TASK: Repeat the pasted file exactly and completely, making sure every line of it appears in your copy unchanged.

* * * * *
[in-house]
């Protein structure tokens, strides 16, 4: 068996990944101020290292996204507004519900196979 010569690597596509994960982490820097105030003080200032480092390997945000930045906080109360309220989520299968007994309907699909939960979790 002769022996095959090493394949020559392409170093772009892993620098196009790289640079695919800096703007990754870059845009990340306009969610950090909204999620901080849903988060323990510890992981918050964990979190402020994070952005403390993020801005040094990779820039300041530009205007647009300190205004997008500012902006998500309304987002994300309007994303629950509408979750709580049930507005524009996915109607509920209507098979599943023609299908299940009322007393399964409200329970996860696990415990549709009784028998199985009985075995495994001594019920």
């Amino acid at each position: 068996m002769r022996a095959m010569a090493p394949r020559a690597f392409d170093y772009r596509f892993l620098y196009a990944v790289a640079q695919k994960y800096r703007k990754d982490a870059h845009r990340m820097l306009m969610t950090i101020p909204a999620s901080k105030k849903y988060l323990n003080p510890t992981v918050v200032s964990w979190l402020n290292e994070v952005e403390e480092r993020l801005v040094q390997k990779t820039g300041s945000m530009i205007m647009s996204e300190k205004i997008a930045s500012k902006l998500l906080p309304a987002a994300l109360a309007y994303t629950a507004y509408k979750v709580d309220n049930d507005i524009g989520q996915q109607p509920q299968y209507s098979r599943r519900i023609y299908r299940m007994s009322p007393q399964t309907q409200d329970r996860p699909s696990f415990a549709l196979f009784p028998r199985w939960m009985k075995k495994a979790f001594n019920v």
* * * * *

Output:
[in-house]
């Protein structure tokens, strides 16, 4: 068996990944101020290292996204507004519900196979 010569690597596509994960982490820097105030003080200032480092390997945000930045906080109360309220989520299968007994309907699909939960979790 002769022996095959090493394949020559392409170093772009892993620098196009790289640079695919800096703007990754870059845009990340306009969610950090909204999620901080849903988060323990510890992981918050964990979190402020994070952005403390993020801005040094990779820039300041530009205007647009300190205004997008500012902006998500309304987002994300309007994303629950509408979750709580049930507005524009996915109607509920209507098979599943023609299908299940009322007393399964409200329970996860696990415990549709009784028998199985009985075995495994001594019920």
């Amino acid at each position: 068996m002769r022996a095959m010569a090493p394949r020559a690597f392409d170093y772009r596509f892993l620098y196009a990944v790289a640079q695919k994960y800096r703007k990754d982490a870059h845009r990340m820097l306009m969610t950090i101020p909204a999620s901080k105030k849903y988060l323990n003080p510890t992981v918050v200032s964990w979190l402020n290292e994070v952005e403390e480092r993020l801005v040094q390997k990779t820039g300041s945000m530009i205007m647009s996204e300190k205004i997008a930045s500012k902006l998500l906080p309304a987002a994300l109360a309007y994303t629950a507004y509408k979750v709580d309220n049930d507005i524009g989520q996915q109607p509920q299968y209507s098979r599943r519900i023609y299908r299940m007994s009322p007393q399964t309907q409200d329970r996860p699909s696990f415990a549709l196979f009784p028998r199985w939960m009985k075995k495994a979790f001594n019920v």